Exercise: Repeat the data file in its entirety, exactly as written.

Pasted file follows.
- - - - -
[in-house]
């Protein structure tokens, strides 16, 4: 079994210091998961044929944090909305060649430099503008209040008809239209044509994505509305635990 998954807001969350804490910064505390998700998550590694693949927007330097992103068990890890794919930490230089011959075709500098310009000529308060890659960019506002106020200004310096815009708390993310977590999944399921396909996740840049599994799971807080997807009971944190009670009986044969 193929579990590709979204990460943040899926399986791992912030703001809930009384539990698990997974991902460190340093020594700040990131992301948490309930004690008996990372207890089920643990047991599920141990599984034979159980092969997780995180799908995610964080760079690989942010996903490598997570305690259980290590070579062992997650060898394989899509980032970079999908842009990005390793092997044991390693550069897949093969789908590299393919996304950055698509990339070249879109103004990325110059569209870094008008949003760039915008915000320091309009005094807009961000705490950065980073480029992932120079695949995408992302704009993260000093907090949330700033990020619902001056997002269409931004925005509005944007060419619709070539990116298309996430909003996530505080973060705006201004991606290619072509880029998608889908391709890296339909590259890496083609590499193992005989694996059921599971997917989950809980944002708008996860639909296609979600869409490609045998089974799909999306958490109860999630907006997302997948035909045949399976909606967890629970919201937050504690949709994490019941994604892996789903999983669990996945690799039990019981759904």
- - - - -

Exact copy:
[in-house]
């Protein structure tokens, strides 16, 4: 079994210091998961044929944090909305060649430099503008209040008809239209044509994505509305635990 998954807001969350804490910064505390998700998550590694693949927007330097992103068990890890794919930490230089011959075709500098310009000529308060890659960019506002106020200004310096815009708390993310977590999944399921396909996740840049599994799971807080997807009971944190009670009986044969 193929579990590709979204990460943040899926399986791992912030703001809930009384539990698990997974991902460190340093020594700040990131992301948490309930004690008996990372207890089920643990047991599920141990599984034979159980092969997780995180799908995610964080760079690989942010996903490598997570305690259980290590070579062992997650060898394989899509980032970079999908842009990005390793092997044991390693550069897949093969789908590299393919996304950055698509990339070249879109103004990325110059569209870094008008949003760039915008915000320091309009005094807009961000705490950065980073480029992932120079695949995408992302704009993260000093907090949330700033990020619902001056997002269409931004925005509005944007060419619709070539990116298309996430909003996530505080973060705006201004991606290619072509880029998608889908391709890296339909590259890496083609590499193992005989694996059921599971997917989950809980944002708008996860639909296609979600869409490609045998089974799909999306958490109860999630907006997302997948035909045949399976909606967890629970919201937050504690949709994490019941994604892996789903999983669990996945690799039990019981759904």